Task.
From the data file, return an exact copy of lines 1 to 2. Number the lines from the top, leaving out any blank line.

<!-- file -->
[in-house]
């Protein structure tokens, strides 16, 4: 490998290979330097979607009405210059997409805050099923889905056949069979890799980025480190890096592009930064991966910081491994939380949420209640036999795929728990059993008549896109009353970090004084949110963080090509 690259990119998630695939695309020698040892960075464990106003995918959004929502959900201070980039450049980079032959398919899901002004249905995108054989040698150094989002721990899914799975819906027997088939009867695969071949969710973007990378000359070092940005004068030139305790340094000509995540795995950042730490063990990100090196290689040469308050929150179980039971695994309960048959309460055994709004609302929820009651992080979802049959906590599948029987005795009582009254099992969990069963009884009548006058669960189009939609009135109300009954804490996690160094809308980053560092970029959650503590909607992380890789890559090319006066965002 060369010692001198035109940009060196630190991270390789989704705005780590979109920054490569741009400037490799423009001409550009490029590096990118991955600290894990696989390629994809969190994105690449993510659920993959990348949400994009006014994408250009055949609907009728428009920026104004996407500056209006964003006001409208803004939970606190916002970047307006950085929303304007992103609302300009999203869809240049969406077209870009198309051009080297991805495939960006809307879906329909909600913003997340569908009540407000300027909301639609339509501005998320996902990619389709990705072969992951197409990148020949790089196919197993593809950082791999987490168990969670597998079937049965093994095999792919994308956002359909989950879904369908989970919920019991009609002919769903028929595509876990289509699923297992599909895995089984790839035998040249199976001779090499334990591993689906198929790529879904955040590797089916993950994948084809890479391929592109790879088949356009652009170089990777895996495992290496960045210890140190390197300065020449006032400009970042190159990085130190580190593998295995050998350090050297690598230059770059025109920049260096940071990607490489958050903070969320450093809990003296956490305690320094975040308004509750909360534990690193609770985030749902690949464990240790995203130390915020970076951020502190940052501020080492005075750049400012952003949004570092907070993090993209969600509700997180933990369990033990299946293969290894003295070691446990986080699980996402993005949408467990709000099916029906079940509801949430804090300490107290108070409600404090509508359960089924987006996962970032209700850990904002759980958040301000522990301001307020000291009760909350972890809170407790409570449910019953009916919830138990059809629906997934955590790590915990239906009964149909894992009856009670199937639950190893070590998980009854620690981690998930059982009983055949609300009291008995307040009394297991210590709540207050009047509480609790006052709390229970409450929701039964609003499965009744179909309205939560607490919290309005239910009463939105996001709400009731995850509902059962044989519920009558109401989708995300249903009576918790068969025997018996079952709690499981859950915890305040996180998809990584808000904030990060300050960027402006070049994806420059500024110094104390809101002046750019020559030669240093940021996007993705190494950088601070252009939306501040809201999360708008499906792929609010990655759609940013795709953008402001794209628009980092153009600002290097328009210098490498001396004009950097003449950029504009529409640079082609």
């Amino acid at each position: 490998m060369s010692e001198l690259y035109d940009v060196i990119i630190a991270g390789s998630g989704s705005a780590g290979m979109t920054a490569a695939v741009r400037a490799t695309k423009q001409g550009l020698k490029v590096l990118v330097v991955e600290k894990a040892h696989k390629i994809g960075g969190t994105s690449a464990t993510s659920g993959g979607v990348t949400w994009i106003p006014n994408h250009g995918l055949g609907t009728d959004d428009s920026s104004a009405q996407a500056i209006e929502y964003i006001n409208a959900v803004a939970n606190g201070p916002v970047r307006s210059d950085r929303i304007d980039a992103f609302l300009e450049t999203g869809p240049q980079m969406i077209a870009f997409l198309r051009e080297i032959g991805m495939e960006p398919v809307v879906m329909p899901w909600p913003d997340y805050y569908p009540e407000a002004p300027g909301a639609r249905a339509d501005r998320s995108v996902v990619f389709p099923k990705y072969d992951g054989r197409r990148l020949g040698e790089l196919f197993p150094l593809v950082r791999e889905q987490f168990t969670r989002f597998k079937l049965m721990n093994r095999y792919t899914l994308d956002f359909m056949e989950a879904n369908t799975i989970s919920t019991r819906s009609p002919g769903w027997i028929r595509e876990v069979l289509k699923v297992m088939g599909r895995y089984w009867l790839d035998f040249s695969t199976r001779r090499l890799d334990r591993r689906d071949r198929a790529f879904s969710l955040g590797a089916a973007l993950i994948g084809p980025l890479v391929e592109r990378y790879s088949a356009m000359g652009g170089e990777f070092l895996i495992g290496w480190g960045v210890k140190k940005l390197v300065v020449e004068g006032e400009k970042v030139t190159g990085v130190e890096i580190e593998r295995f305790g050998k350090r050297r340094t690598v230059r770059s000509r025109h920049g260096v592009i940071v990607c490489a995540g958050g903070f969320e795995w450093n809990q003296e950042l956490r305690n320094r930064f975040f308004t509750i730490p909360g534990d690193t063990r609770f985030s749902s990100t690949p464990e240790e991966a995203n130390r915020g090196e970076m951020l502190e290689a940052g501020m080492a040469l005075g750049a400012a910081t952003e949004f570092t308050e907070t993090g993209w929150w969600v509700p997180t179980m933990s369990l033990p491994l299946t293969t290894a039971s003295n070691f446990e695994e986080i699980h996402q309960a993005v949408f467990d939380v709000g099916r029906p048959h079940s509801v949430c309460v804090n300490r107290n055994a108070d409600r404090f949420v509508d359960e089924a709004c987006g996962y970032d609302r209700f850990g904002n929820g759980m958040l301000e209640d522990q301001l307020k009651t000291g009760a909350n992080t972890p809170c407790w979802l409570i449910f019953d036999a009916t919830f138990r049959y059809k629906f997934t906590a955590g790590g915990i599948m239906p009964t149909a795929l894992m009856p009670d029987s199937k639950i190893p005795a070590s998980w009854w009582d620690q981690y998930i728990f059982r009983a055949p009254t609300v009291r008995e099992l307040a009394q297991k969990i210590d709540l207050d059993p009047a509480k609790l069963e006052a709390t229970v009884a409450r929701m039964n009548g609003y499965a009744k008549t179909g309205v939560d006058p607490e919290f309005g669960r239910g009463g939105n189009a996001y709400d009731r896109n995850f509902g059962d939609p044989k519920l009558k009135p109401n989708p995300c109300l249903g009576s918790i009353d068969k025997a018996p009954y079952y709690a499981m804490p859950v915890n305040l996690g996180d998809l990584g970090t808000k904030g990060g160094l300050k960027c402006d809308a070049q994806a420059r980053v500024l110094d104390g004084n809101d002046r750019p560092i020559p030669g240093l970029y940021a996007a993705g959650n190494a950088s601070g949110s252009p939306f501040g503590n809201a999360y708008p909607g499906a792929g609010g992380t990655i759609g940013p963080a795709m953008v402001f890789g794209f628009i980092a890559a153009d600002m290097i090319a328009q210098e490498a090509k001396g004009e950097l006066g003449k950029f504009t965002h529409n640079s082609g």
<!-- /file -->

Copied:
[in-house]
């Protein structure tokens, strides 16, 4: 490998290979330097979607009405210059997409805050099923889905056949069979890799980025480190890096592009930064991966910081491994939380949420209640036999795929728990059993008549896109009353970090004084949110963080090509 690259990119998630695939695309020698040892960075464990106003995918959004929502959900201070980039450049980079032959398919899901002004249905995108054989040698150094989002721990899914799975819906027997088939009867695969071949969710973007990378000359070092940005004068030139305790340094000509995540795995950042730490063990990100090196290689040469308050929150179980039971695994309960048959309460055994709004609302929820009651992080979802049959906590599948029987005795009582009254099992969990069963009884009548006058669960189009939609009135109300009954804490996690160094809308980053560092970029959650503590909607992380890789890559090319006066965002 060369010692001198035109940009060196630190991270390789989704705005780590979109920054490569741009400037490799423009001409550009490029590096990118991955600290894990696989390629994809969190994105690449993510659920993959990348949400994009006014994408250009055949609907009728428009920026104004996407500056209006964003006001409208803004939970606190916002970047307006950085929303304007992103609302300009999203869809240049969406077209870009198309051009080297991805495939960006809307879906329909909600913003997340569908009540407000300027909301639609339509501005998320996902990619389709990705072969992951197409990148020949790089196919197993593809950082791999987490168990969670597998079937049965093994095999792919994308956002359909989950879904369908989970919920019991009609002919769903028929595509876990289509699923297992599909895995089984790839035998040249199976001779090499334990591993689906198929790529879904955040590797089916993950994948084809890479391929592109790879088949356009652009170089990777895996495992290496960045210890140190390197300065020449006032400009970042190159990085130190580190593998295995050998350090050297690598230059770059025109920049260096940071990607490489958050903070969320450093809990003296956490305690320094975040308004509750909360534990690193609770985030749902690949464990240790995203130390915020970076951020502190940052501020080492005075750049400012952003949004570092907070993090993209969600509700997180933990369990033990299946293969290894003295070691446990986080699980996402993005949408467990709000099916029906079940509801949430804090300490107290108070409600404090509508359960089924987006996962970032209700850990904002759980958040301000522990301001307020000291009760909350972890809170407790409570449910019953009916919830138990059809629906997934955590790590915990239906009964149909894992009856009670199937639950190893070590998980009854620690981690998930059982009983055949609300009291008995307040009394297991210590709540207050009047509480609790006052709390229970409450929701039964609003499965009744179909309205939560607490919290309005239910009463939105996001709400009731995850509902059962044989519920009558109401989708995300249903009576918790068969025997018996079952709690499981859950915890305040996180998809990584808000904030990060300050960027402006070049994806420059500024110094104390809101002046750019020559030669240093940021996007993705190494950088601070252009939306501040809201999360708008499906792929609010990655759609940013795709953008402001794209628009980092153009600002290097328009210098490498001396004009950097003449950029504009529409640079082609």